During that same event, in a few short sentences, Marshall summed up the role of the judge in words that still carry great weight today: “[The judge] has to pass between the government and the man whom that government is prosecuting, — between the most powerful individual in the community, and the poorest and most unpopular. It is of the [foremost] importance that in the performance of these duties he should observe the utmost fairness. . . . The judicial department comes home in its effects to every man’s fire-side — it passes on his property, his reputation, his life, his all.” True then. True today.

The California court system has made great strides in improving its ability to meet the needs of the public we serve and in increasing the public’s confidence in our legal system. In furthering these goals, we have taken the position that the creation of a stronger judicial branch is an important safeguard in ensuring a court system that is appropriately responsive to the public’s needs while remaining impartial and independent.

The public generally does not have a sense of what constitutes the “judicial branch.” Unlike the executive and legislative branches, which possess historically distinct identities and duties having a known statewide or national impact, the judiciary as a branch — as an institution — largely has lacked that sense of a concrete character transcending the individual courts and judges of which the branch is comprised.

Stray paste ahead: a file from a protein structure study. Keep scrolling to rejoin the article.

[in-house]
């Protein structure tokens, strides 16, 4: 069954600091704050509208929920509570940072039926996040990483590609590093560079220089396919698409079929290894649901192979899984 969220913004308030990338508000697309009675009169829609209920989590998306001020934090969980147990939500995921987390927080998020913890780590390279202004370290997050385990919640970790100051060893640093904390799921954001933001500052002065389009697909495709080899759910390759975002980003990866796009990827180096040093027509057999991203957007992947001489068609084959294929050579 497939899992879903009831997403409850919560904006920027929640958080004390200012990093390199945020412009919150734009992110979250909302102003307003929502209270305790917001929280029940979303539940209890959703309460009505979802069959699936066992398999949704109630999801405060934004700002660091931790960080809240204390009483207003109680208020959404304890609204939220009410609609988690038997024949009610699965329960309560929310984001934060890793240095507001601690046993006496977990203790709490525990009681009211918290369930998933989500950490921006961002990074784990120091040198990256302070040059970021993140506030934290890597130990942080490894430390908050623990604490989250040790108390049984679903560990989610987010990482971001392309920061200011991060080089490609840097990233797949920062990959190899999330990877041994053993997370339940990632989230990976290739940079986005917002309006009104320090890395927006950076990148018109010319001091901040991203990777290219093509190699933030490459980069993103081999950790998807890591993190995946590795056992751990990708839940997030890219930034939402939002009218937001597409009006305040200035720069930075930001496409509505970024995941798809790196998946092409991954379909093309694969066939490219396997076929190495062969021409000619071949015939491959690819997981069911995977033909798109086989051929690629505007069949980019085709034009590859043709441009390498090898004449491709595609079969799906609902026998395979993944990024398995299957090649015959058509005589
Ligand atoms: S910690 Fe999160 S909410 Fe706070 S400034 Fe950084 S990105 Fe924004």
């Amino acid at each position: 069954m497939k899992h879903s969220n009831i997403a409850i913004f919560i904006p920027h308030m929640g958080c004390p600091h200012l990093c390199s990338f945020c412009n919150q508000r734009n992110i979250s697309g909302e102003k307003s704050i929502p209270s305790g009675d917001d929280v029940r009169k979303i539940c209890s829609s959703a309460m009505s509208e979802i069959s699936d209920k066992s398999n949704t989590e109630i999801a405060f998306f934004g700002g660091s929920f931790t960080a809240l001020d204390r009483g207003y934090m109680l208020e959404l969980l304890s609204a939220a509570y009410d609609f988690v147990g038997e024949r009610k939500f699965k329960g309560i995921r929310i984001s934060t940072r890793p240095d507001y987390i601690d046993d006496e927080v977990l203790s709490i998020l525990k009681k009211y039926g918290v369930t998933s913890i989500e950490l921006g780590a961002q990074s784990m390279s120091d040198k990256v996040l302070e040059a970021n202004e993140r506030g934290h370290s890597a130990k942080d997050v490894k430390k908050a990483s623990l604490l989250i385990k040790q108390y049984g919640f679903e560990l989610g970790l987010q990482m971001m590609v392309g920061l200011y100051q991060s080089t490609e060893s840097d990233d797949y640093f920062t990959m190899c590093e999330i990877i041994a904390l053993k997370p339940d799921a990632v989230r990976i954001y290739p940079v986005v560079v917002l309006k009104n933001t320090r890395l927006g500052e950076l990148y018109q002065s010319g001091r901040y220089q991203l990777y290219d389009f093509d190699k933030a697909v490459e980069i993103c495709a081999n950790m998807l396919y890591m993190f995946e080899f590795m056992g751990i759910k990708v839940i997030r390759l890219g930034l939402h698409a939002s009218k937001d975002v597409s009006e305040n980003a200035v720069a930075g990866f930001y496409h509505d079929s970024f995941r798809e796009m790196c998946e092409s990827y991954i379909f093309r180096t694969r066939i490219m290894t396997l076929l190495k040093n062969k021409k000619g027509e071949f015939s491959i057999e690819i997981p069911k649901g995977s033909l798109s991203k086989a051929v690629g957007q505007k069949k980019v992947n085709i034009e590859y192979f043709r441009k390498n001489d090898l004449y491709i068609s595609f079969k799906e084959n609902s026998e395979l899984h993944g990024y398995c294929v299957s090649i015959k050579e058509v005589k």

Here in California, as part of our efforts to ensure an impartial and effective judicial branch, we have committed ourselves — with the assistance of the executive and legislative branches, and others — to building a strong statewide judicial institutional identity and infrastructure. Our intention is to provide a stable foundation of funding and resources for the court system as a whole, as a means of ensuring consistently fair and accessible justice across the 58 counties of our state — counties that range from Alpine County with approximately 1250 residents and 2 judges, to Los Angeles County with more than 10 million residents and 600 bench officers. And our increasingly diverse population constantly poses new challenges for the courts. Each year, for example, more than 100 languages are spoken in our courts — running the gamut from A to Z — Albanian to Zapotec.

The role of the judicial branch is under sharp scrutiny today in every part of our nation — a circumstance not without historical precedent. But history also teaches us that if our judicial system and the rule of law are to continue to endure and flourish, constant effort and commitment on our part will be required. John Marshall’s clarity of vision — so vividly articulated — concerning the essential role played by the fair administration of justice in our daily lives, sets a tone for our efforts here at home and in the example we set for emerging democracies around the world. Marshall has provided a goal that remains highly relevant to our time.

Once again, I very much appreciate the great honor you have conferred upon me. I am pleased that some of my fellow chief justices, chief judges, and judges from other federal and state courts are present this evening, along with many California judges and members of the staff of the California Supreme Court and the Administrative Office of the Courts. I accept this award on behalf of all the 19,000 individuals who comprise California’s judicial branch and who are so ardently engaged in daily efforts to improve the administration of justice for all Californians. Thank you.